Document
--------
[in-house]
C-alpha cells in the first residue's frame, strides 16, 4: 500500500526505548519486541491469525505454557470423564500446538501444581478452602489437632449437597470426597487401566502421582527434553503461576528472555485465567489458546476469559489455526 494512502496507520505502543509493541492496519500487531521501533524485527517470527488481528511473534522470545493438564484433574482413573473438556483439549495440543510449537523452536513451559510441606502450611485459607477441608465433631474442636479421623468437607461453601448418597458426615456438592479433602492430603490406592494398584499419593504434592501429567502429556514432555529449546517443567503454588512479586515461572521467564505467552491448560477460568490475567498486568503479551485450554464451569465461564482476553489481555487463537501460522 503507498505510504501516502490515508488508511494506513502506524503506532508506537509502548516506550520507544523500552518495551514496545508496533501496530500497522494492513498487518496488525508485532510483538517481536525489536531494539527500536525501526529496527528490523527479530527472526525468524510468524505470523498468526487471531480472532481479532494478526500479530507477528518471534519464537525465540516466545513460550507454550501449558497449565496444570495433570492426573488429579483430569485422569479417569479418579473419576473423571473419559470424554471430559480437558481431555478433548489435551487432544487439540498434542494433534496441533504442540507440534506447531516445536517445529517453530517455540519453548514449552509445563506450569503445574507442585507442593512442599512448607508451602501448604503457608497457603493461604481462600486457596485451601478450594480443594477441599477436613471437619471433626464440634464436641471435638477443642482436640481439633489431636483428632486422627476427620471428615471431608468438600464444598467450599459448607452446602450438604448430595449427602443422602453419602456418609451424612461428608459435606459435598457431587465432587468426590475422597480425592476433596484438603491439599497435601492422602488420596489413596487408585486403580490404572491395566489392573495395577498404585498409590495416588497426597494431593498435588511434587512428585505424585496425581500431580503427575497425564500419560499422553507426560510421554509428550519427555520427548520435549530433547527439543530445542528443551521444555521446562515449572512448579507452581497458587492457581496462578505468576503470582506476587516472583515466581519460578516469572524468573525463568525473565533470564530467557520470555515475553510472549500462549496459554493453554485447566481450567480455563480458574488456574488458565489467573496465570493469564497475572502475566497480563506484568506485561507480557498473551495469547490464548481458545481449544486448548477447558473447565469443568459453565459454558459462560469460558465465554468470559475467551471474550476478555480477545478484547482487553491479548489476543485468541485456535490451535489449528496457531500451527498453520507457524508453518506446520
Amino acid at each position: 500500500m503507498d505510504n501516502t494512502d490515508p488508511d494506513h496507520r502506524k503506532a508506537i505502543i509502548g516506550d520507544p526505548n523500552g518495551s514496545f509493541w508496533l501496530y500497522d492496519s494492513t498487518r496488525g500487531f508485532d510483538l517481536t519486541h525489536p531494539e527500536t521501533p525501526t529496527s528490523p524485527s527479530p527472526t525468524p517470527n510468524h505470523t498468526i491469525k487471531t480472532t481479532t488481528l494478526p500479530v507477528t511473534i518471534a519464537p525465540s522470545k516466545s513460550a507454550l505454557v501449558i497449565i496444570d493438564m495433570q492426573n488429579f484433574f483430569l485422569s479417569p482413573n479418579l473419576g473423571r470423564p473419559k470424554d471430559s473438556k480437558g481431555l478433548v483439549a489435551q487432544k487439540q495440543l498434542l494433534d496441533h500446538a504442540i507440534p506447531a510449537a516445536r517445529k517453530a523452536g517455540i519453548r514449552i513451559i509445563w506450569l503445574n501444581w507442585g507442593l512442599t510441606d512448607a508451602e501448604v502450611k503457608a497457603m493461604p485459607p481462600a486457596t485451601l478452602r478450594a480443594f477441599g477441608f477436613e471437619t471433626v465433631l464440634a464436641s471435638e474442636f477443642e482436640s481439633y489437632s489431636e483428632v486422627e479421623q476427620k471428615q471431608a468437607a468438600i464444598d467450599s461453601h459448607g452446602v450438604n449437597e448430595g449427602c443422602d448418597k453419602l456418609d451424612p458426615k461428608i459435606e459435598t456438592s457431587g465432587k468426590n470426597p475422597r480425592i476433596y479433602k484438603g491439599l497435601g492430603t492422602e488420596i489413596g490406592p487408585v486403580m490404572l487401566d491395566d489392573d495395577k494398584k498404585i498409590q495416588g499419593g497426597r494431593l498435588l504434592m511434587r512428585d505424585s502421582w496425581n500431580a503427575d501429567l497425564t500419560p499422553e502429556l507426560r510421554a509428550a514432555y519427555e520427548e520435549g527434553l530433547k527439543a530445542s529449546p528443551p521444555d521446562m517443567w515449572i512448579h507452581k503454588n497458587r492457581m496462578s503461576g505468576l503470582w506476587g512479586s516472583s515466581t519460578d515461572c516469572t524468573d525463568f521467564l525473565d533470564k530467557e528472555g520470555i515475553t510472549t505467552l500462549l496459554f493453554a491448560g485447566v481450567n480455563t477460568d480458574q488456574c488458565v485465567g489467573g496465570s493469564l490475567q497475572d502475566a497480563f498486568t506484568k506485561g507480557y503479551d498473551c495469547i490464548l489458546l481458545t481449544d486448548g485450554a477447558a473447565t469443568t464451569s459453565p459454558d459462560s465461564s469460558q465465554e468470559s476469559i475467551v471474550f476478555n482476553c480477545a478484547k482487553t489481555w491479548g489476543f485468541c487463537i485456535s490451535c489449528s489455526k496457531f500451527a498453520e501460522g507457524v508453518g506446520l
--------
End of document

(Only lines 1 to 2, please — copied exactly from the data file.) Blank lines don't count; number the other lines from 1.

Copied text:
[in-house]
C-alpha cells in the first residue's frame, strides 16, 4: 500500500526505548519486541491469525505454557470423564500446538501444581478452602489437632449437597470426597487401566502421582527434553503461576528472555485465567489458546476469559489455526 494512502496507520505502543509493541492496519500487531521501533524485527517470527488481528511473534522470545493438564484433574482413573473438556483439549495440543510449537523452536513451559510441606502450611485459607477441608465433631474442636479421623468437607461453601448418597458426615456438592479433602492430603490406592494398584499419593504434592501429567502429556514432555529449546517443567503454588512479586515461572521467564505467552491448560477460568490475567498486568503479551485450554464451569465461564482476553489481555487463537501460522 503507498505510504501516502490515508488508511494506513502506524503506532508506537509502548516506550520507544523500552518495551514496545508496533501496530500497522494492513498487518496488525508485532510483538517481536525489536531494539527500536525501526529496527528490523527479530527472526525468524510468524505470523498468526487471531480472532481479532494478526500479530507477528518471534519464537525465540516466545513460550507454550501449558497449565496444570495433570492426573488429579483430569485422569479417569479418579473419576473423571473419559470424554471430559480437558481431555478433548489435551487432544487439540498434542494433534496441533504442540507440534506447531516445536517445529517453530517455540519453548514449552509445563506450569503445574507442585507442593512442599512448607508451602501448604503457608497457603493461604481462600486457596485451601478450594480443594477441599477436613471437619471433626464440634464436641471435638477443642482436640481439633489431636483428632486422627476427620471428615471431608468438600464444598467450599459448607452446602450438604448430595449427602443422602453419602456418609451424612461428608459435606459435598457431587465432587468426590475422597480425592476433596484438603491439599497435601492422602488420596489413596487408585486403580490404572491395566489392573495395577498404585498409590495416588497426597494431593498435588511434587512428585505424585496425581500431580503427575497425564500419560499422553507426560510421554509428550519427555520427548520435549530433547527439543530445542528443551521444555521446562515449572512448579507452581497458587492457581496462578505468576503470582506476587516472583515466581519460578516469572524468573525463568525473565533470564530467557520470555515475553510472549500462549496459554493453554485447566481450567480455563480458574488456574488458565489467573496465570493469564497475572502475566497480563506484568506485561507480557498473551495469547490464548481458545481449544486448548477447558473447565469443568459453565459454558459462560469460558465465554468470559475467551471474550476478555480477545478484547482487553491479548489476543485468541485456535490451535489449528496457531500451527498453520507457524508453518506446520